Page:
All this while the National Cash Register was a close corporation, held almost entirely by the Pattersons; but early in 1926 a group of banking houses in Wall Street, headed by Dillon, Read & Co., took it over and reorganized it. The capitalization had been thirty millions; now $55,000,000 in stock was sold, at $50 a share, and 400,000 shares of B common stock were withheld from the market, mostly in the hands of the Pattersons. Both classes of stock have voting-power, but the B stock has the power to elect the majority of the board of directors. The A stock, which was put on the market, was immensely oversubscribed, and closed the first day above 52; for the company had a practical monopoly of its field, based on some four thousand patents, and its earnings had constantly increased over a long period.
What was done in this case was to capitalize continued prosperity. It
is the general practice in Wall Street, and is worth reporting here to that lay public which regards the operations of Wall Street as mysteriously occult. Not the physical assets held by a company determine the market price of its stock, but its earning capacity. Behind every share of stock in the United States Steel Corporation is $275 in net tangible assets, yet you can buy one of those shares, as this is written (before the forty per cent stock dividend), for $143. Behind each share in the F. W. Woolworth Company, owner of fiveand-ten-cent stores, is an asset value of $35; yet these shares have sold as high as $220 each, and cost as I write more than $140. The investor in common stock does not buy physical property; he buys a partnership, and he rates its value on prospective dividends.
We have a compact example of this in the Coca Cola Company, which has property valued at less than seven millions, and is capitalized on a basis which gives it a market value of more than ninety millions. This company was bought from the Candlers of Atlanta in 1919 by the Trust Company of Georgia and the Guaranty Company of New York—a subsidiary of the Guaranty Trust Company-for $15,000,000 in cash and $10,000,000 of preferred stock. In the refinancing, 500,000 shares of no par value were issued, and the preferred stock has since been bought back out of earnings. The common stock is selling around $197 a share.
On the books of the company, each of these shares is carried at $30.20. Good-will is carried at twenty millions. The company's good-will, in fact, was what was capitalized in re
financing it, although most corporations nowadays either ignore this item or list it at $1. In the days when William Jennings Bryan was railing at Wall Street as "the enemy country," and even in Theodore Roosevelt's trust-busting days, it was popular to make a great hullabaloo about the capitalization of good-will, even to call such capital plain water. The Supreme Court of the United States, however, recognizes it as an asset, and has more than once made use of the definition given to it by John Scott, Earl of Eldon, that "good will is the probability that the old customers will resort to the old place." In one of the opinions where this was cited, the Supreme Court explained that "good will, of course, does not keep customers from buying in the lowest market. Barter is not conducted on philanthropic principles; but good will promises the business that it may see the return of old customers whom it has treated fairly in price and quality."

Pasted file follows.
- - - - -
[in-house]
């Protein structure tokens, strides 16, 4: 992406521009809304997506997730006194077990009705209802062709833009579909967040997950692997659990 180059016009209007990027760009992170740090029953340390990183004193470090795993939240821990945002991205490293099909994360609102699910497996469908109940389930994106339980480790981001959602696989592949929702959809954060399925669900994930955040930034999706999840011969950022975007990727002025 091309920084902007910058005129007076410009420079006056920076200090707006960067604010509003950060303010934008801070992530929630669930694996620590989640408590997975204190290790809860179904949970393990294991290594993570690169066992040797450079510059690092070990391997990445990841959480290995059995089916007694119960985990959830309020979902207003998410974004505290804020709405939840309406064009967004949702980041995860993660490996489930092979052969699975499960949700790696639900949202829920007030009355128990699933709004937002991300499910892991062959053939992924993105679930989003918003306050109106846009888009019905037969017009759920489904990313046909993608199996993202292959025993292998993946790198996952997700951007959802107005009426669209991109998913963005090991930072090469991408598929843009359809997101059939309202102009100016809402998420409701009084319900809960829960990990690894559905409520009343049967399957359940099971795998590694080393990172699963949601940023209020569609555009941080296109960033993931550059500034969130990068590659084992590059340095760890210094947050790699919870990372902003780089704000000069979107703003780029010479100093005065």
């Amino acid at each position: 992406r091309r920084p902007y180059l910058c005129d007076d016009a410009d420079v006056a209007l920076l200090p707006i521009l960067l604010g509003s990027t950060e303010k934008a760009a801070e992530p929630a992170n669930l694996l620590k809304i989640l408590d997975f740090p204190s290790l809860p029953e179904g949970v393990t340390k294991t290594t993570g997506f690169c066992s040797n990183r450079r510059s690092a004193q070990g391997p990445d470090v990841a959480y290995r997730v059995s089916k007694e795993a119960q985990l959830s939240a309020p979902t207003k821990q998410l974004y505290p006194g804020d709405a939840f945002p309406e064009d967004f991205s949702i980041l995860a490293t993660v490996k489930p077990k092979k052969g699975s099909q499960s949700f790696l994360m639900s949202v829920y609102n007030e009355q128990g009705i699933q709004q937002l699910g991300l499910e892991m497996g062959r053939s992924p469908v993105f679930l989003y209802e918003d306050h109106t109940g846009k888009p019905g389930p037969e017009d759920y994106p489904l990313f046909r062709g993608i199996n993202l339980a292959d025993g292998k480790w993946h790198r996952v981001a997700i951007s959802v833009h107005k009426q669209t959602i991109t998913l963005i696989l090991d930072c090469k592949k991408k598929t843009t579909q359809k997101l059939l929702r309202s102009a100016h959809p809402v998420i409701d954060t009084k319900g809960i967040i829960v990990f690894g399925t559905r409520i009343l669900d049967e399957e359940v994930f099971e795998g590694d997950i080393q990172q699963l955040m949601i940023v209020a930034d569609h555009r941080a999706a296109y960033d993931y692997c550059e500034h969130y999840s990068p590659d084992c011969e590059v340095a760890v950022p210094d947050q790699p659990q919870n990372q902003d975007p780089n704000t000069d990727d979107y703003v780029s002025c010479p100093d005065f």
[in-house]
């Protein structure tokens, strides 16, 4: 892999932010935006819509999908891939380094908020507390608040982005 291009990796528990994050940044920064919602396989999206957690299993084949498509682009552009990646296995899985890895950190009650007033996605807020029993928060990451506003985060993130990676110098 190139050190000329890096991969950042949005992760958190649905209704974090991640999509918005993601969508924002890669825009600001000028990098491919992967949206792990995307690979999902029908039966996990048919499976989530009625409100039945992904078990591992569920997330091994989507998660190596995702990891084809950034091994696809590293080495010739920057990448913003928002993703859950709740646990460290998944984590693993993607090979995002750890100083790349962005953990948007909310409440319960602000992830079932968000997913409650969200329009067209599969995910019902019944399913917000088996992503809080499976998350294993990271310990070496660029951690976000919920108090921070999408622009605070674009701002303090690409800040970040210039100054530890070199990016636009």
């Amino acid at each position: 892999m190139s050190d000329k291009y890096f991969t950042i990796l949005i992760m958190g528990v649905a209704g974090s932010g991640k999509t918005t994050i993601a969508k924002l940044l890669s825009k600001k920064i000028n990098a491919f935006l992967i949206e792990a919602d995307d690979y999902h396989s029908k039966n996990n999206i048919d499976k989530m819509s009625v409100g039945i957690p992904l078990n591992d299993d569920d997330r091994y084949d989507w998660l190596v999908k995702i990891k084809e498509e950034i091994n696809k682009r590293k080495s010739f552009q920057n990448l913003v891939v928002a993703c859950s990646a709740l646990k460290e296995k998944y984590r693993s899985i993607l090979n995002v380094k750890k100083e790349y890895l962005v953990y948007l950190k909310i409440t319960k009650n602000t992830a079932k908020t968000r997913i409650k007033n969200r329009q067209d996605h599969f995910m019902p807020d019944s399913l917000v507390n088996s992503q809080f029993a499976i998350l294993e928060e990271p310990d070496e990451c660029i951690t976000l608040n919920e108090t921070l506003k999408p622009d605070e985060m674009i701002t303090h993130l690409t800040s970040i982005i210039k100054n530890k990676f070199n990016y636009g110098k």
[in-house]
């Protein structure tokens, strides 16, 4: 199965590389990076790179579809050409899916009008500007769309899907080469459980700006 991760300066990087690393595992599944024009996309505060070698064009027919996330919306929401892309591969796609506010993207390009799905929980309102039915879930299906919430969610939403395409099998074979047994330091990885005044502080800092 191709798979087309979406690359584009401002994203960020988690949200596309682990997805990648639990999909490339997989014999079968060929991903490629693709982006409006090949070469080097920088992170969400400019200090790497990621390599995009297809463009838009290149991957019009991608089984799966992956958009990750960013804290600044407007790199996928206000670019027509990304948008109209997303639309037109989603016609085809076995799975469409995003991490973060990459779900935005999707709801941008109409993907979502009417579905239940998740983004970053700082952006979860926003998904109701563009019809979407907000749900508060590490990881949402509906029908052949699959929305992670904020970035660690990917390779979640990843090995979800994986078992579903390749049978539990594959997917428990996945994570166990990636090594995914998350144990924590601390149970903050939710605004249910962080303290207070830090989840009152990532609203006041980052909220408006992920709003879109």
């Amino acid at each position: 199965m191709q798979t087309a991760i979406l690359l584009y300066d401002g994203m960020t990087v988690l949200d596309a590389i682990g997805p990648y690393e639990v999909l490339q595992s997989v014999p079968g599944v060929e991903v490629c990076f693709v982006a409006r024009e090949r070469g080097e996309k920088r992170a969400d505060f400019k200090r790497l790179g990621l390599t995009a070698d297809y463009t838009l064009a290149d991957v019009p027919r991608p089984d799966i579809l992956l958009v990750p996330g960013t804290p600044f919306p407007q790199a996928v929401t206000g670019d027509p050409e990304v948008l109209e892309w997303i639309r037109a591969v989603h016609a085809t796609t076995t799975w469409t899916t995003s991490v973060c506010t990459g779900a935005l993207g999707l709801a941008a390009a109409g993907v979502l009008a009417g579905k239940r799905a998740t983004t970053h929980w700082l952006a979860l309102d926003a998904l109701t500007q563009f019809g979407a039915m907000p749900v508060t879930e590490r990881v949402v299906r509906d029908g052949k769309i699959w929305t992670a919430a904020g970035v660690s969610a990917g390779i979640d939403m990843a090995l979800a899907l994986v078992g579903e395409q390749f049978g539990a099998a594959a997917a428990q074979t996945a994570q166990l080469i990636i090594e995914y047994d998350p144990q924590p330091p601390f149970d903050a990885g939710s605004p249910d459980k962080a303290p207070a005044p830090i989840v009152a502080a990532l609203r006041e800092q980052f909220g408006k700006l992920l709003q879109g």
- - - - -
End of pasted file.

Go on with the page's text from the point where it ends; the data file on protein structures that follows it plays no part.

In the case of the Coca Cola Company, the market investor eagerly bought good-will as revealed in the recipe for a "soft" drink sold continuously for more than two score years to an immense public. The intangible and invisible fact that "everybody knows Coca Cola" is an asset. In subways, on streetcars, in newspapers, and in magazines one found reminders of it, and the advertising was an asset. Moreover there is the record of sales: in 1922 (using round figures) more than twenty-one million dollars; the next year, twenty-four millions; the next, twenty-five; in 1925, twenty-eight millions; and in 1926 thirty millions.
Confident that the sales will be maintained or will be increased, with a corresponding record of net profits, the public-or that part of it which enters the stock market-has bid up the evidence of partnership to its present price. The purchaser does not believe that any other sodafountain drink is likely to displace Coca Cola in popular favor, and he buys not only present but prospective earning-power.
In the case of the National Cash Register Company, the 1925 earnings exceeded those of the year before by more than a million and a quarter, and the net profit was nearly eight millions. In 1926 the net earnings fell off more than a million and a quarter. The enterprise had made giant strides through highpressure salesmanship; by many in Wall Street the selling organization was regarded as the best in this country, and the salesmen were stimulated to their best efforts by a profit-sharing scheme. This the reorganizers did away with, and substituted some of the B stock which had been held off the market. As this stock will share equally in earnings after $3,300,000 a year has been paid on the A stock, and as it elects a majority of the directors, the salesmen who received it may be said still to share in the profits. In the latter part of February, 1926, after the reorganization had taken place, a court decision upheld the right of the
Remington Arms Company, chief competitor of the National, to certain cash-register patents which the National had claimed. The stock, perhaps adversely affected by these circumstances, is now selling above 40. This may be but a tem